• Biosystematics: takes an experimental view of species diversity, of breeding behaviour and relationships, and very much based on collections in the field and the study of ecology, and growing samples in a uniform environment such as the study one of my PhD students, Susan Juned, made of Solanum chacoense, a species from Argentina and Paraguay.
  • Molecular biology: methods have become available in the last couple of decades to analyse the most basic variation in DNA, and helped to refine further how potato taxonomists view the diversity within the tuber-bearing Solanums, and the relationships between species.

While these different approaches still do not provide a definitive answer to the question of how many species there are, we know that taxonomists have described and named more than 200 species. To some extent it’s like asking how long is a piece of string. And that helps me to provide an analogy.

Take a piece of string. If you were to view this string along its length that, to your vision would be fore-shortened, it would be very difficult to say with any degree of certainty just how long the string actually was. However, if you increase the angle at which you view the string, until you are looking at right angles, your ability to estimate its length also increases. At right angles you can see the whole length, and measure it accurately in many different ways.

Taxonomic study is a bit like looking at the string from different angles. Each taxonomist builds on earlier studies, and describing new species or subsuming previously described ones into another species (as merely variants). This is one of the challenges of studying wild potato species: they are highly variable and show considerable phenotypic (or morphological) plasticity. It’s not always possible to study large numbers of plants under uniform conditions to reduce the variation caused by differences in habitats.

The 2n=3x=36 chromosomes of a triploid potato, from a root-tip squash in two cells.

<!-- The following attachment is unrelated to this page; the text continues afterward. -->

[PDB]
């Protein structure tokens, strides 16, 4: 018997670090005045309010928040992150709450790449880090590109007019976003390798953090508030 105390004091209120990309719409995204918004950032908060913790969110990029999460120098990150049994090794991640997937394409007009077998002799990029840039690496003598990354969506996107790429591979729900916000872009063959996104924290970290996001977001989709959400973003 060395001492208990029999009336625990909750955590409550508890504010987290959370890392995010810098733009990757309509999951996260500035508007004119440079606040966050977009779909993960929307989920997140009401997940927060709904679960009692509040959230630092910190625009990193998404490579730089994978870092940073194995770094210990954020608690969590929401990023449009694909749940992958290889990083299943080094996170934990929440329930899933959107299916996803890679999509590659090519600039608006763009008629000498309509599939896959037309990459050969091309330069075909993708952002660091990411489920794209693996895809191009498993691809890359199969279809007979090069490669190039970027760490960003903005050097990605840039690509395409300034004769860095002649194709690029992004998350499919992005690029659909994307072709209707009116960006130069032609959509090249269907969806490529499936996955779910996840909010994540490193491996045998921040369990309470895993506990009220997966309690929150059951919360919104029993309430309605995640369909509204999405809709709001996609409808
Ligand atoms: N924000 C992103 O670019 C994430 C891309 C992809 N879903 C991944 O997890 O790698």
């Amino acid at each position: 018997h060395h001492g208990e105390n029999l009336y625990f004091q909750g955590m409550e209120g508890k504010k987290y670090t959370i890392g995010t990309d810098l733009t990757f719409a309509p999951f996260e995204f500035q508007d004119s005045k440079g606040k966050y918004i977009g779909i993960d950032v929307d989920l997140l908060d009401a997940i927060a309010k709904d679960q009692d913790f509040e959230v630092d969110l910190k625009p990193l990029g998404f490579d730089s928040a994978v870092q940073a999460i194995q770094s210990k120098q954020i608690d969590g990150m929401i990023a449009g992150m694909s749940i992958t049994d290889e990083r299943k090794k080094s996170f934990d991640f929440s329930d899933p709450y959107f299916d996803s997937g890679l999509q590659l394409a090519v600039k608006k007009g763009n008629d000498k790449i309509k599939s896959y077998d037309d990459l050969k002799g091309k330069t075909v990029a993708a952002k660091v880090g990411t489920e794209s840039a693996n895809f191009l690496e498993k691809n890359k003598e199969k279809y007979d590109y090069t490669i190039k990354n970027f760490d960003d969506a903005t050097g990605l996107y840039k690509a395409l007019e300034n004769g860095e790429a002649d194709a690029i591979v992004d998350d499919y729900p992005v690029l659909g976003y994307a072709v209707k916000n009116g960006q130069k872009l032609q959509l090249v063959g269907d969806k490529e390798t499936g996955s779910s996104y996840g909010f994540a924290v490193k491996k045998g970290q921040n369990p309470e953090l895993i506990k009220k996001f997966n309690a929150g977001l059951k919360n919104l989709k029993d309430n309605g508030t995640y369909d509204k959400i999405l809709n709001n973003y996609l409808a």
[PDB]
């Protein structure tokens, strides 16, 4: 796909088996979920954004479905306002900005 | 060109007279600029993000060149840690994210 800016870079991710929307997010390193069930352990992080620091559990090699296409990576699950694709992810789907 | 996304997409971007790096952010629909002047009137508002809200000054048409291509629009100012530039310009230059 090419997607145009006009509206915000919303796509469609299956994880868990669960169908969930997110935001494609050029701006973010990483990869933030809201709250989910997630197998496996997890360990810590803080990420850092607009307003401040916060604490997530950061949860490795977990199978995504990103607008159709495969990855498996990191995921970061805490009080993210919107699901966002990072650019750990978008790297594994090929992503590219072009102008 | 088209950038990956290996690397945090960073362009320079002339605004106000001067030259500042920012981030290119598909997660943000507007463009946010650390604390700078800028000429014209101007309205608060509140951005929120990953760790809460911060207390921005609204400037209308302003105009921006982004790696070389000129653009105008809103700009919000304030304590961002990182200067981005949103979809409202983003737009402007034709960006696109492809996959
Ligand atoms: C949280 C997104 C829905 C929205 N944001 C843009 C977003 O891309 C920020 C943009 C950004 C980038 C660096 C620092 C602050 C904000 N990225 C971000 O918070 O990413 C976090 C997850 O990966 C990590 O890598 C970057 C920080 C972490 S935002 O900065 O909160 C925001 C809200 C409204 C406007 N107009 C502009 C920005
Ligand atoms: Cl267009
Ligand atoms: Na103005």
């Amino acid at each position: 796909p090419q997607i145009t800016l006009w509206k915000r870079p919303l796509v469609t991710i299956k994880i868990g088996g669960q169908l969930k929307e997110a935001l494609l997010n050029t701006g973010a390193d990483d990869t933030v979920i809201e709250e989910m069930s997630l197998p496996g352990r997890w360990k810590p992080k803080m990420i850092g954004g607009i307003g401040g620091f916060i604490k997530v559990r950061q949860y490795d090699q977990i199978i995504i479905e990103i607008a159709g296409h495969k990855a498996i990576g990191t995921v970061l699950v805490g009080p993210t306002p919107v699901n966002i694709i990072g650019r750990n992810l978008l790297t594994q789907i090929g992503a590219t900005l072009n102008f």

Furthermore potatoes have considerable chromosomal variation, with a base number of x=12, with diploids (2n=24) the most frequent, and mostly self-incompatible (i.e. they cannot self fertilise), infertile triploids (2n=36, including two cultivated species), tetraploids with 2n=48 (mostly self-fertile, and including the cultivated Solanum tuberosum of world-wide agriculture), some pentaploids (2n=60; including one cultivated form), and a few hexaploids with 2n=72. Wild potatoes are uncommonly promiscuous when grown together under experimental conditions, and will inter-cross readily (they are bee-pollinated), yet hybrids often do not survive beyond the second generation in the wild. Many species are separated by ecology, and generally do not come into contact with each other, thus maintaining their species identity.

Nevertheless, this is what makes the study of potatoes and wild species so very interesting, and that captured my interest directly for over two decades, and continues to do so, even though I moved on to the study of other crops like rice and grain legumes.

The potato taxonomists
Many botanists have taken an interest in wild potatoes. During the 19th century, the Swiss-French botanist Alphonse de Candolle (d. 1893) named a number of species, as did François Berthault (d. 1916). But the first decades of the 20th century leading up to the Second World War saw a lot of collecting and taxonomic description. In Germany, Friedrich August Georg Bitter, who specialised in the genus Solanum, described and named many species. However, it was the involvement of several Russian botanists and geneticists, under the leadership of Nicolai Vavilov, that saw an expansion in the collection of potatoes throughout the Americas, but a systematic evaluation of this germplasm leading to even more species being described.

SM Bukasov

Two names come to mind, in particular: SM Bukasov and VS Juzepczuk. They were active during the 1920s and 30s, taking part in several missions to South America, and developing further the concept of potato species. But much of their work was based on morphological comparison leading to the identification of even small variants as new species.

In August 1938, a young Cambridge graduate, Jack Hawkes, traveled to Leningrad in Russia to meet and discuss with Bukasov and Juzepczuk (and Vavilov himself) in preparation for the 1938-39 British Empire Potato Collecting Expedition to South America (which Jack has described in his 2004 memoir Hunting the Wild Potato in the South American Andes [2]).